Many-body simulation of star cluster.
Credit: Adam Block.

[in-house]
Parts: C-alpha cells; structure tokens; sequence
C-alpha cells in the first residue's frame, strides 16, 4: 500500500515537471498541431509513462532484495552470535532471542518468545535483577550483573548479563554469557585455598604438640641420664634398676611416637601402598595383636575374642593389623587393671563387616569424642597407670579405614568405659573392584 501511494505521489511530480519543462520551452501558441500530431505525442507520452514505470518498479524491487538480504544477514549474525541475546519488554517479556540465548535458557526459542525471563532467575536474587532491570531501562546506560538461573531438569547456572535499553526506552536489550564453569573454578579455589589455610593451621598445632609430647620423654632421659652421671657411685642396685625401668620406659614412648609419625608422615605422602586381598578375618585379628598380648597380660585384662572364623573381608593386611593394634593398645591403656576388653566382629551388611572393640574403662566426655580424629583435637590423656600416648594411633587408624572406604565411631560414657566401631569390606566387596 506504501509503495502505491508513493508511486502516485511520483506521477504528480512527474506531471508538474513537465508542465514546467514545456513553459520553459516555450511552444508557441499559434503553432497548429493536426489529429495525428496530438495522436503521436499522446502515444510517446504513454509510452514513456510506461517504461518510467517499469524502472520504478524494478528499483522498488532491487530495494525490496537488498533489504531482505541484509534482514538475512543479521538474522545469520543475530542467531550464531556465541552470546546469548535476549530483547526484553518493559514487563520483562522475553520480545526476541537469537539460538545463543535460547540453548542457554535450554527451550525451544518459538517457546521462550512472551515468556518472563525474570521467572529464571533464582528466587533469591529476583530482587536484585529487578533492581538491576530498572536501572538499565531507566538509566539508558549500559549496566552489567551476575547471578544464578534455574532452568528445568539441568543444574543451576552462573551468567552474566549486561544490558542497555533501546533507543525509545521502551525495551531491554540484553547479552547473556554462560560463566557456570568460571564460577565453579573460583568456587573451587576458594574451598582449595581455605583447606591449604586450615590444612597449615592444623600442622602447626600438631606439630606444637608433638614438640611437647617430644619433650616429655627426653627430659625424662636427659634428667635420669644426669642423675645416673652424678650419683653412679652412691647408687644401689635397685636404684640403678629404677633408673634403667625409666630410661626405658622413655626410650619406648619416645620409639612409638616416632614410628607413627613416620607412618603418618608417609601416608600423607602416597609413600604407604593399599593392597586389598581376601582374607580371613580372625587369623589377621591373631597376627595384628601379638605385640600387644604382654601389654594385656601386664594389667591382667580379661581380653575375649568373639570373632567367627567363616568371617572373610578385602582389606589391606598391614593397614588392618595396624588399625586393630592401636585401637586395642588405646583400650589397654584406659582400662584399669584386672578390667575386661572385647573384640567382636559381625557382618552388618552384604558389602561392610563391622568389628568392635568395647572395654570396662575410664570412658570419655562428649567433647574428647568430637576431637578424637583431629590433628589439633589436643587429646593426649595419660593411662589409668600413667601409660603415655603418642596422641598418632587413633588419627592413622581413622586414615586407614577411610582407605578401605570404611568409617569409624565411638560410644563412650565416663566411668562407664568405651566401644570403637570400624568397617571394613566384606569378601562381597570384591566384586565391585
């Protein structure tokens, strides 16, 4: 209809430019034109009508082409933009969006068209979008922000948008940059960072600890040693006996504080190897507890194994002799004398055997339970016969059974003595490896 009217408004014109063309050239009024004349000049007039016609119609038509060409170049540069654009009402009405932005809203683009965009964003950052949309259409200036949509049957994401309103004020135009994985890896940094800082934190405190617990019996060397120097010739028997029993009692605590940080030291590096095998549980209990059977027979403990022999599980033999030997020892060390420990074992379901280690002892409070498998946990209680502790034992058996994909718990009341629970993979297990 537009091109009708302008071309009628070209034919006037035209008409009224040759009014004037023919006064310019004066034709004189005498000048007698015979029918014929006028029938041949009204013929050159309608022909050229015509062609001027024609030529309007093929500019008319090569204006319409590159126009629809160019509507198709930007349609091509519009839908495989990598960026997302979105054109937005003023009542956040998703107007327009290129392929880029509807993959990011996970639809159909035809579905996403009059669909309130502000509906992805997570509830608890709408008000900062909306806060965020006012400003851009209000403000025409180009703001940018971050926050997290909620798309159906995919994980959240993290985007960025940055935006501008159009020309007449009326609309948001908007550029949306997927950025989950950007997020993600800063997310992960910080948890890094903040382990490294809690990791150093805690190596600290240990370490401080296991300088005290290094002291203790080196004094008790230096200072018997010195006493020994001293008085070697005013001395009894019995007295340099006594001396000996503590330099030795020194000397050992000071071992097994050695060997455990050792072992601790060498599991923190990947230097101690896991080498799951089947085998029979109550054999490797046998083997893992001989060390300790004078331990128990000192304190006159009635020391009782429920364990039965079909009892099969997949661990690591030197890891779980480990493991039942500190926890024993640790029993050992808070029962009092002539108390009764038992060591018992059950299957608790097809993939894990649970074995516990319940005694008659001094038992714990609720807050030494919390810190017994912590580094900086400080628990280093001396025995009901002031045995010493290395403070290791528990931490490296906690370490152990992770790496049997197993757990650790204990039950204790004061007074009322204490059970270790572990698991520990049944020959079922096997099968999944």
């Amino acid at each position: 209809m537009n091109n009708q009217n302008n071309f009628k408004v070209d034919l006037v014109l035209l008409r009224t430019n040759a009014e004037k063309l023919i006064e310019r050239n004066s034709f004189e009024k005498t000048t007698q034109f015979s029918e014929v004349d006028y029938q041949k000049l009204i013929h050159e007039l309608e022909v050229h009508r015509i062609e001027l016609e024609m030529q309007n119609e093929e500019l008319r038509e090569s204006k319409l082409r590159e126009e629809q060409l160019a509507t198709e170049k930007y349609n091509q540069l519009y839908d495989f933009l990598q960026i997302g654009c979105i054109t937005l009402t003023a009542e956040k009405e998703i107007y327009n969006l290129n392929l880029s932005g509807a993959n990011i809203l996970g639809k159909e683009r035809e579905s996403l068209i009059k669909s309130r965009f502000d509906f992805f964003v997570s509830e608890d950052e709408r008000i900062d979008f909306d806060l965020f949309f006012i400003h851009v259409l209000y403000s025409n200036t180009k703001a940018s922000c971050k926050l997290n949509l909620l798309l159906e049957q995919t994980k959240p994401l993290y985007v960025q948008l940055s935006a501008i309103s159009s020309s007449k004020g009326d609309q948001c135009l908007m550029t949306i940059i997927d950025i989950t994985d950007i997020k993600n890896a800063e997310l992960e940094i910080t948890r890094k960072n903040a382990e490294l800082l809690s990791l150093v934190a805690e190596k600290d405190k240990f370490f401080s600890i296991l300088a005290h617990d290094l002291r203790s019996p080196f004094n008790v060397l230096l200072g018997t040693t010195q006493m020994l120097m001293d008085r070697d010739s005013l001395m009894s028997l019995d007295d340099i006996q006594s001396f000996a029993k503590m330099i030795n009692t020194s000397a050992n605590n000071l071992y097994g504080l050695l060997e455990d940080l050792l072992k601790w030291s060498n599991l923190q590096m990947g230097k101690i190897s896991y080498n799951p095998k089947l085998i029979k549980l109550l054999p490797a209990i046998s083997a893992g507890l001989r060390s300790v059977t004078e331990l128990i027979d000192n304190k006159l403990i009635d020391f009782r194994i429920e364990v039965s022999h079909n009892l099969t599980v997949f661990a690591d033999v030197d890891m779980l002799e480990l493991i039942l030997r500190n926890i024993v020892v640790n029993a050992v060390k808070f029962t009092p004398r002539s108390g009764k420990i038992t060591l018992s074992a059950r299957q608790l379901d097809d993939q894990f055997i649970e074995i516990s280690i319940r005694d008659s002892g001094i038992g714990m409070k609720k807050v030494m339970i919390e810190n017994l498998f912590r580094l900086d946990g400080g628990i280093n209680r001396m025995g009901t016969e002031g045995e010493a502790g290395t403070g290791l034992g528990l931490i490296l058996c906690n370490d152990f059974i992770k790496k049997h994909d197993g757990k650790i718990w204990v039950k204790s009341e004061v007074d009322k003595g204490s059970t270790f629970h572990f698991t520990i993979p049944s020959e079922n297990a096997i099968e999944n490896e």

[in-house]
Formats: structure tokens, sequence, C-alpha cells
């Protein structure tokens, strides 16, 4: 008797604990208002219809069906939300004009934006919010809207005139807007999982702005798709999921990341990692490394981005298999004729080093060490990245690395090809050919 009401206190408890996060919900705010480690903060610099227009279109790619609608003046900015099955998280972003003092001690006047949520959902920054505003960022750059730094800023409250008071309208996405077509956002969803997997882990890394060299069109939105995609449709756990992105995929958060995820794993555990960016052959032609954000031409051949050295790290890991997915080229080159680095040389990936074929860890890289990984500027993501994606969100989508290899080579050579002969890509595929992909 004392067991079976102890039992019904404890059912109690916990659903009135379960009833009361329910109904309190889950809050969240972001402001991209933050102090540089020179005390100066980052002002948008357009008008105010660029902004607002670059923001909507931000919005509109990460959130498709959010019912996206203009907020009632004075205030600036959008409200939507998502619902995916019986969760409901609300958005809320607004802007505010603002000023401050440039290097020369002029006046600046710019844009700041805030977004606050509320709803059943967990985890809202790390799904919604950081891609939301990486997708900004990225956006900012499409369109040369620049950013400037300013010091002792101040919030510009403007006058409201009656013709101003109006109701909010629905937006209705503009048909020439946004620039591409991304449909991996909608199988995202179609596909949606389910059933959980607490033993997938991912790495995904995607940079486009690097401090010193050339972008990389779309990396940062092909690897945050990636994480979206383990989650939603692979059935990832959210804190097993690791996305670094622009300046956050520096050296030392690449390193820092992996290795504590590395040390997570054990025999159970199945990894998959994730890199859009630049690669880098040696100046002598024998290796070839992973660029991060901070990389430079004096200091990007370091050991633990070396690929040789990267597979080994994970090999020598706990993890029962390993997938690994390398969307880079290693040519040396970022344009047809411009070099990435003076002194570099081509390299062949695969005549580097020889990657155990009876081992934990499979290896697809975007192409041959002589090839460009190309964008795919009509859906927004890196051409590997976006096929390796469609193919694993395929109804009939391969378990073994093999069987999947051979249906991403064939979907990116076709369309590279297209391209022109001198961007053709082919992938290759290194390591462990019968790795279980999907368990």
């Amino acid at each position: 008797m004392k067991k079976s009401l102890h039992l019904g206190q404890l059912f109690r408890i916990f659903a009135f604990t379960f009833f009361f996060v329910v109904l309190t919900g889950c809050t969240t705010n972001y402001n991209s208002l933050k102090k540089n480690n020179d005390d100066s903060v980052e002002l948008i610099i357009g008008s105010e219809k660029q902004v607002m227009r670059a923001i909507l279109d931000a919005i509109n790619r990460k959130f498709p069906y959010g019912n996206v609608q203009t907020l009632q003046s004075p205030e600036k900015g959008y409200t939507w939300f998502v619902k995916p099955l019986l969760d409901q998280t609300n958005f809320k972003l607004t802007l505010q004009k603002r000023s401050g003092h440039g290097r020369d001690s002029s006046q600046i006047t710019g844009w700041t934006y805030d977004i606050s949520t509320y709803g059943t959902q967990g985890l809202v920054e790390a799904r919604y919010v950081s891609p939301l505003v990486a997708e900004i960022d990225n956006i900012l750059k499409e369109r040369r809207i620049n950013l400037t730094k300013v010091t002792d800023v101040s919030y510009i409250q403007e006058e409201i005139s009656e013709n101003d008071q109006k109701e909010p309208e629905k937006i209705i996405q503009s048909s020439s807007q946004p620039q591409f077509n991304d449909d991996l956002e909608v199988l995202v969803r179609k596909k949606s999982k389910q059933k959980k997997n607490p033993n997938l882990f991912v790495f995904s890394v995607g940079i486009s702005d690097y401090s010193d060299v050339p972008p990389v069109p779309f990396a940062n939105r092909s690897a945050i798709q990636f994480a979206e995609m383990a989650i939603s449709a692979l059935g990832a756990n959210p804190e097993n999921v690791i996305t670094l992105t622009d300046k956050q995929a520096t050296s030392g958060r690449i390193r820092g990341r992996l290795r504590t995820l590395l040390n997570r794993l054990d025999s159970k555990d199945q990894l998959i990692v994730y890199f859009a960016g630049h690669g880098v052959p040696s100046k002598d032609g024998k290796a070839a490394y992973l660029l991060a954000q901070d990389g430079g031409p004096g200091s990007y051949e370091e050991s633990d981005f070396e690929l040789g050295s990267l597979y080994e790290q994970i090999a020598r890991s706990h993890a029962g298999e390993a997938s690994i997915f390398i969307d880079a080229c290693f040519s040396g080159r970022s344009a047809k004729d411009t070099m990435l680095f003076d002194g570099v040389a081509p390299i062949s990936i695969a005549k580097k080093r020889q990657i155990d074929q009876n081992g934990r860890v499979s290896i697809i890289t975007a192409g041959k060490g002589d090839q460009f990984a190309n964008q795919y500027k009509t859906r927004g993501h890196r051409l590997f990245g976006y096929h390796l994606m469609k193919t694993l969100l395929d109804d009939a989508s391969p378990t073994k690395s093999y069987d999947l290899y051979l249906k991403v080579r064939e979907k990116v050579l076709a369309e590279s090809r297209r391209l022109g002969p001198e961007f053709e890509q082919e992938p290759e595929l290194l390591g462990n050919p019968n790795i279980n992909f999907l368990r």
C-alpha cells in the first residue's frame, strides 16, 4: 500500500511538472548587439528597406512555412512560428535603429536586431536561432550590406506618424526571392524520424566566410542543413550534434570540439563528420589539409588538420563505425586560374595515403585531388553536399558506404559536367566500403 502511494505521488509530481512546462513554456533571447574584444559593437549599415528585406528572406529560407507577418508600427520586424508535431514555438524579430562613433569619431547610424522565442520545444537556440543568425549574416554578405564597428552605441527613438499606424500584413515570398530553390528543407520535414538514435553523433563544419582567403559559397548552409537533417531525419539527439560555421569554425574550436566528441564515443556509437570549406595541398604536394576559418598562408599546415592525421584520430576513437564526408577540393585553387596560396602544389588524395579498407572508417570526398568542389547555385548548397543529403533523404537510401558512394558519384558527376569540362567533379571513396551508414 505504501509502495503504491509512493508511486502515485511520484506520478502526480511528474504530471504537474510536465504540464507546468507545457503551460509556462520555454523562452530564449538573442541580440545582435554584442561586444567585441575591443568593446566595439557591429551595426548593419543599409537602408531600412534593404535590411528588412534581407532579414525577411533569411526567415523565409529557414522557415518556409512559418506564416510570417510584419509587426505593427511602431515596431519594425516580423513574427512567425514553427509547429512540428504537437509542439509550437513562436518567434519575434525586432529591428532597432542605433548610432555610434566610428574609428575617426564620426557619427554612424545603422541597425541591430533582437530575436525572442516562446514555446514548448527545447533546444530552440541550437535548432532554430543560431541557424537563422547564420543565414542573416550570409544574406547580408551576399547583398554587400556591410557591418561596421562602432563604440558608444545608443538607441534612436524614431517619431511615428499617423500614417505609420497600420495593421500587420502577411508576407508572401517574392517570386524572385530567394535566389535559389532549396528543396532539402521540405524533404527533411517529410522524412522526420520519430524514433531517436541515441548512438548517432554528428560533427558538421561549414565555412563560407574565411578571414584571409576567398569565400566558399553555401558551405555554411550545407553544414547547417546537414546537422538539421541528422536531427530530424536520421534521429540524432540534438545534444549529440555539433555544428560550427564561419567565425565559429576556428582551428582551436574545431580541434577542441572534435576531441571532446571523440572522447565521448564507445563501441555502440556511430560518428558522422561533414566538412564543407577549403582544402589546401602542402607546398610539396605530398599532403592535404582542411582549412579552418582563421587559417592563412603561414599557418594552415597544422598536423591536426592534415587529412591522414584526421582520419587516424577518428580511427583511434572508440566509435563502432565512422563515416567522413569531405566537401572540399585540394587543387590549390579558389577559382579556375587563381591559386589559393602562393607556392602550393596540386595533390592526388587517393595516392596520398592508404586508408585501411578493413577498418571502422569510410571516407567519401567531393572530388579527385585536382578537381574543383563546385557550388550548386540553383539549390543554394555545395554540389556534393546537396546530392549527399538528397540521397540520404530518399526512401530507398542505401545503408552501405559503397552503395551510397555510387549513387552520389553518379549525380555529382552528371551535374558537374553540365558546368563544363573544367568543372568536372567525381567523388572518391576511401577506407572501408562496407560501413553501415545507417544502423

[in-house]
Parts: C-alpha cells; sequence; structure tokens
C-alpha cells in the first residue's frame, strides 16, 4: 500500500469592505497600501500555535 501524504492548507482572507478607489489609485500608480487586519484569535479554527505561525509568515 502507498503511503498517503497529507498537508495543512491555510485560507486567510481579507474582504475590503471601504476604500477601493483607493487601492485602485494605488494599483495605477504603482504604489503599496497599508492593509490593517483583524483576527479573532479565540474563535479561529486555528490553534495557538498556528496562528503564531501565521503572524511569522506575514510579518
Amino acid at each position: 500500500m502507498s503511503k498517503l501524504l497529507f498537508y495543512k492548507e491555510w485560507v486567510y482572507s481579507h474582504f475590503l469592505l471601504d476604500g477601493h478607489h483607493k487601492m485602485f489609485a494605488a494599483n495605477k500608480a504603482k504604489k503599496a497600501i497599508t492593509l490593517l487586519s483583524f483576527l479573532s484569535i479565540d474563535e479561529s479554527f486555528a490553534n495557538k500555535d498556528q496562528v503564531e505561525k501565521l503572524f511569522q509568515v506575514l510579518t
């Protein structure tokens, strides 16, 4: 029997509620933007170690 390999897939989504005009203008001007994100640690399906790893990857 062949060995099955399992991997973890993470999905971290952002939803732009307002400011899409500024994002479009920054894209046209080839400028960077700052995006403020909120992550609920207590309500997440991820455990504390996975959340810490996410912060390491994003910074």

The many-body problem is the mathematical problem of finding the positions and velocities of any number of massive bodies that interact with each other gravitationally, at any point in the future or the past, given their present positions, masses, and velocities. The problem can only be solved precisely for all cases of the two-body problem and for special cases of the three-body problem. High-speed computers enable approximate solutions to be found for general cases of the many-problem, but because of chaos and rounding errors, these solutions decline in accuracy as the period over which the behavior is calculated increases. Two broad principles govern the overall behavior of a many-body system: the center of mass of the system moves with constant velocity, and the total energy and total angular momentum of the system remains constant.